Seven hours in zoom meetings and one hour for lunch? Product managers who respond to emails at 10pm because they’ve been in meetings all day? If you recognize yourself in these scenarios, it is likely that you have worked in, or for, a matrix organization.
The matrix organization is perhaps characterized above all by the fact that employees are accountable to more than one manager. As an organizational form, it has grown increasingly strong in Sweden in the last decade, something that even before the corona pandemic meant meeting-heavy activities with difficult-to-navigate mandates. With many organizations now planning for a return to the – in many cases – digital hybrid office, there is therefore even greater reason to review how decentralized leadership should be managed.
In theory, the matrix structure has many advantages – building competency-based workgroups and creating decision-making pathways that extend far into the organization may well promote both flexibility and goal achievement, particularly in individual projects. Different businesses also have different needs, which means that in individual cases it can have far more positive effects for innovation, for example.
As the matrix organization has gained ground, however, it has also been implemented in operations that do not always succeed in exploiting the positive effects. It is not uncommon for these large companies, whose business is analytical, rather than creative, to be driven, and in these cases the complexity of decentralized decision-making processes becomes clear. It goes without saying that many stakeholders involve more resource-intensive anchoring, especially when both formal and informal mandates need to be considered.
In such a context, wanting to create different types of tuning surfaces is natural, but rarely effective. Instead, both productivity and development risk being hampered by the fact that most of the employees’ time is tied up in meetings. Likewise, an ambiguity is created in the question of responsibility when the decision-making hierarchy is distributed both vertically and horizontally, something that can pose challenges for leadership in general as well as for individual employees.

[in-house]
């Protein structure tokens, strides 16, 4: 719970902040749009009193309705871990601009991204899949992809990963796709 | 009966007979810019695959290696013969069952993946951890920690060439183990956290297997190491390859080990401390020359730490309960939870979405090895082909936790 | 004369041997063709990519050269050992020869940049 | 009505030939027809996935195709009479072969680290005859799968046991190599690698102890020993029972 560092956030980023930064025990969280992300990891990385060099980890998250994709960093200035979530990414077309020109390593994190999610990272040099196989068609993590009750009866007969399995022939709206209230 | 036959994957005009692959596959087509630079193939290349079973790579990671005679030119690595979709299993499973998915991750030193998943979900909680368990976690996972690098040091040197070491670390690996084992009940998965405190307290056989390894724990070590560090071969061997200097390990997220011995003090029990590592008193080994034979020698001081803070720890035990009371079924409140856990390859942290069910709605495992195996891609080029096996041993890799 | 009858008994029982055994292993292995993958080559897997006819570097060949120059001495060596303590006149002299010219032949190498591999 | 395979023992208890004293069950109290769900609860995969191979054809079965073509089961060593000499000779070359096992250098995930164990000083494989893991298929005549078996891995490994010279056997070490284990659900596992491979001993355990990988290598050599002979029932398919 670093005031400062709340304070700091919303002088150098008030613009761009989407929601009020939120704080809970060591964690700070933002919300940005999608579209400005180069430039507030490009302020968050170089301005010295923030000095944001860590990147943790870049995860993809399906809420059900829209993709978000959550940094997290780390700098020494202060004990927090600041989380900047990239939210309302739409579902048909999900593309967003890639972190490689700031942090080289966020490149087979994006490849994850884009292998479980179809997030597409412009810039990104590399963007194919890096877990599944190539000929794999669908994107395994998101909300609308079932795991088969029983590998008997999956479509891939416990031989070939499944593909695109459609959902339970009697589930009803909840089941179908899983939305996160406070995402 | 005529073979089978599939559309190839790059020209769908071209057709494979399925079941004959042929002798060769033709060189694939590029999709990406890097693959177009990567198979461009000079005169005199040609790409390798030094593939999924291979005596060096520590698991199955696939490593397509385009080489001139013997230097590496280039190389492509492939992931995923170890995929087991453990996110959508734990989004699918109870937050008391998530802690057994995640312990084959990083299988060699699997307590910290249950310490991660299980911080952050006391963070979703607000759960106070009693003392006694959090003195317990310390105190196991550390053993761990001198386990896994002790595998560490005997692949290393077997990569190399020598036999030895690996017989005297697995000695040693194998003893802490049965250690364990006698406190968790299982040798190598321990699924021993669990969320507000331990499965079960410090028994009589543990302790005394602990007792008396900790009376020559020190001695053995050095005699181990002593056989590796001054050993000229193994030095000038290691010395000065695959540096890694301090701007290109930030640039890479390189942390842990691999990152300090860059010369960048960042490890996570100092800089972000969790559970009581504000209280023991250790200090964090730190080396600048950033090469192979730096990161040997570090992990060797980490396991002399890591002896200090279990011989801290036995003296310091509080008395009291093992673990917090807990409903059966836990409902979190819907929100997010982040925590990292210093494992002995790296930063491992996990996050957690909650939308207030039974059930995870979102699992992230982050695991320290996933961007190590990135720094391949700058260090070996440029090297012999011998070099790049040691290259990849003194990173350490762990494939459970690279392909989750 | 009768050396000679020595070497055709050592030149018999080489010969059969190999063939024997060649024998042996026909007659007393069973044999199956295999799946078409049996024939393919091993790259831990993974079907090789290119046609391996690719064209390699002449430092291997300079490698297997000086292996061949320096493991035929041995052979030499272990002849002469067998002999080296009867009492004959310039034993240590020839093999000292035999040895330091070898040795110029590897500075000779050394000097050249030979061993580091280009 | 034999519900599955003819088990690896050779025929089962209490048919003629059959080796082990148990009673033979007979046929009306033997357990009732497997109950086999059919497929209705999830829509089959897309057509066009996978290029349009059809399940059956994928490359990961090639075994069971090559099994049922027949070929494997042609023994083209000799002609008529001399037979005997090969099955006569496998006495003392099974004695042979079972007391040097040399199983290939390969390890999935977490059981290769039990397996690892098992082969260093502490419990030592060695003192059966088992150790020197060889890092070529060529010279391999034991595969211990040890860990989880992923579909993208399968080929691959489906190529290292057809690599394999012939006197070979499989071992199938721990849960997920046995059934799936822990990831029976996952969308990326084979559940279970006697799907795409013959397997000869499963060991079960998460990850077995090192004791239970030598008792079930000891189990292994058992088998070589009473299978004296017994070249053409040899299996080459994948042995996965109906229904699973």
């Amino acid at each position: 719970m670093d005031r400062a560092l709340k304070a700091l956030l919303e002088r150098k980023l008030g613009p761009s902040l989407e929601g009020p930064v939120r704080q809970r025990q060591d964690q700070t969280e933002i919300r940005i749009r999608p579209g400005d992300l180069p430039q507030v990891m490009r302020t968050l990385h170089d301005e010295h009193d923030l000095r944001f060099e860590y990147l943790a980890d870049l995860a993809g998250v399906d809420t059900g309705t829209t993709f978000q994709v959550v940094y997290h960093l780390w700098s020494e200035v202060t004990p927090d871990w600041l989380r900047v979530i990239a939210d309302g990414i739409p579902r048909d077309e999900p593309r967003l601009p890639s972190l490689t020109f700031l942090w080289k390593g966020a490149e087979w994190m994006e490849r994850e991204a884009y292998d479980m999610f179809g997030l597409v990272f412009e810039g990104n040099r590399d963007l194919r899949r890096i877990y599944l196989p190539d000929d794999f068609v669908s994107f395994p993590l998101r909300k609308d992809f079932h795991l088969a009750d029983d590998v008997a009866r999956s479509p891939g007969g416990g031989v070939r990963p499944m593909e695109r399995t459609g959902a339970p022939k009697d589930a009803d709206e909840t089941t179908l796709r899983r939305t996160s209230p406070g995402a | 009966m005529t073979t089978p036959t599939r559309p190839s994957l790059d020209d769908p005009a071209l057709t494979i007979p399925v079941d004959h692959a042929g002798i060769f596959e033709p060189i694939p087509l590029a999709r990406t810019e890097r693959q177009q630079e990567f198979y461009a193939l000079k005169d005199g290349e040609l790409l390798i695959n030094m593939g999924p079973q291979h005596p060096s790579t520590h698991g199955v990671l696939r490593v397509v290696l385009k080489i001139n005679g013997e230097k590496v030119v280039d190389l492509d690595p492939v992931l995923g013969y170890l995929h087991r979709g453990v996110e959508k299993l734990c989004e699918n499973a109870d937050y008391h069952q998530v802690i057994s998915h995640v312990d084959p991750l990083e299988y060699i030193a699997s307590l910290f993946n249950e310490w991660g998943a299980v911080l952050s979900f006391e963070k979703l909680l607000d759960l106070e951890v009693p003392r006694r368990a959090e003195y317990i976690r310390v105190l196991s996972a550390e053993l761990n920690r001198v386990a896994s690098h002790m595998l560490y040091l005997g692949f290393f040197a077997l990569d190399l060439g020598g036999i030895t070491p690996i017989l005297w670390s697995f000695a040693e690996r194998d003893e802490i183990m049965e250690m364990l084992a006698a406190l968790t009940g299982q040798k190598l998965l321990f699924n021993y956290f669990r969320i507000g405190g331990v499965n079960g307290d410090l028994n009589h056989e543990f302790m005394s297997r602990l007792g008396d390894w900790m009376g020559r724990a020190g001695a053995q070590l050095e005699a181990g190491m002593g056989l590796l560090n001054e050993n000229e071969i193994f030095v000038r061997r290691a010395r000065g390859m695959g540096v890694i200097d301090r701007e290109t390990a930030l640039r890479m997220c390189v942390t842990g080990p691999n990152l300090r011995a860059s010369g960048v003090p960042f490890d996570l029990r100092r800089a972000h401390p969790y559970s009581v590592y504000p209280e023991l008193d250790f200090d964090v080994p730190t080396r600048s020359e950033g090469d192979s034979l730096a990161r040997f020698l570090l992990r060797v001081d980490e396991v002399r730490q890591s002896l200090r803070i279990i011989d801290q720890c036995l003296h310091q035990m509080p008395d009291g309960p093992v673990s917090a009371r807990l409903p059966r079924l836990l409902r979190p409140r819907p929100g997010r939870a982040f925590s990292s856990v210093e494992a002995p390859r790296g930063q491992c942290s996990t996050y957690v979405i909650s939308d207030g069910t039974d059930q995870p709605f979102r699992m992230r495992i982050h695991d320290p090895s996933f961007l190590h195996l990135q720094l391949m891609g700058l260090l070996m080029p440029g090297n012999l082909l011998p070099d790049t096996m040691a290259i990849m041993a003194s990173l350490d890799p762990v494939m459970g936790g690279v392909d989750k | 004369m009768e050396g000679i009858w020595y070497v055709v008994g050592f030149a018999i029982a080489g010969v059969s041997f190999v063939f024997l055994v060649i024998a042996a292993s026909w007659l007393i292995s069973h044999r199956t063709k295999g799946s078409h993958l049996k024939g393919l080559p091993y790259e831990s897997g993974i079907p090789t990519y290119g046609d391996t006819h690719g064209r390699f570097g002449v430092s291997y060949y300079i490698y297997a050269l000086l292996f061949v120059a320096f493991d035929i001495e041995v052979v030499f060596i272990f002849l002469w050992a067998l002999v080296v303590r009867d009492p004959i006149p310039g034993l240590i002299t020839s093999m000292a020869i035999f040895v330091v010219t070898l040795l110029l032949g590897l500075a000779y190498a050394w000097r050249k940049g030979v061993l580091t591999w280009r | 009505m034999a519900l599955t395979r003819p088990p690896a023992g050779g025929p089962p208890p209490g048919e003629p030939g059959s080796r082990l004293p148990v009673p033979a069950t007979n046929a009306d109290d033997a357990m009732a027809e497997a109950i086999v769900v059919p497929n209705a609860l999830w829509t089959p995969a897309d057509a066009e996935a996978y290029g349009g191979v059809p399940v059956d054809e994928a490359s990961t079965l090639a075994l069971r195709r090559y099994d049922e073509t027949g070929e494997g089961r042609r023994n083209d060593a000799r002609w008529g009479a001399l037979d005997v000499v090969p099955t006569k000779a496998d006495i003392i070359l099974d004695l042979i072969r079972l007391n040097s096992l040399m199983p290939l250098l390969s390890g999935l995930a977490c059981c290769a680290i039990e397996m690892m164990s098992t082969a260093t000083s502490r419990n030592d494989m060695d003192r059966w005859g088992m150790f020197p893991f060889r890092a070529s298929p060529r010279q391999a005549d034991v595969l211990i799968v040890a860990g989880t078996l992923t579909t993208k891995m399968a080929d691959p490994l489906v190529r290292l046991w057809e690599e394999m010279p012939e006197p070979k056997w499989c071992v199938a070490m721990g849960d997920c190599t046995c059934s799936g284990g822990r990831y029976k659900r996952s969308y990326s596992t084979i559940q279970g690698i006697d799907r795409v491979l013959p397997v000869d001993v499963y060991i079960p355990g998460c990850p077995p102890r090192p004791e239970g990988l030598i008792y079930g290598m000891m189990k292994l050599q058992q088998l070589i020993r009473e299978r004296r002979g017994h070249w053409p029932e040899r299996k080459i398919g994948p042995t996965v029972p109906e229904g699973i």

It is said that as we enter the autumn, we are entering into a partly new working life – a working life where we will see a much higher degree of both remote and hybrid solutions compared to before. For the matrix organization, this digi-physical way of working means both threats and opportunities. On the one hand, the structure can contribute to increased involvement in a working life with fewer physical contact surfaces; on the other hand, it can make role conflicts and unclear images of expectations more noticeable.
The actual outcome of individual operations is an empirical question, but despite this, it is now more important than ever to reflect on how the organizational infrastructure should be designed to support overall business goals.
In some cases, the answer will be that there is a need to decouple innovation and creativity from the regular business operations in favor of another organizational model. But reorganization is not the only solution. Instead, it is often a matter of creating clarity of governance, divisions of responsibilities, and mandate within the framework of the matrix. Likewise, to consider the possibility of forming companies within the company, and through distinct profit units, establish a greater, and more aligned, drive within the organization.
These are undoubtedly questions, and not least answers, that require a certain amount of courage in leadership, but which at the same time will be able to yield high returns – both today and in the future – if they are handled correctly.
Gustaf Höök, Partner at Cupole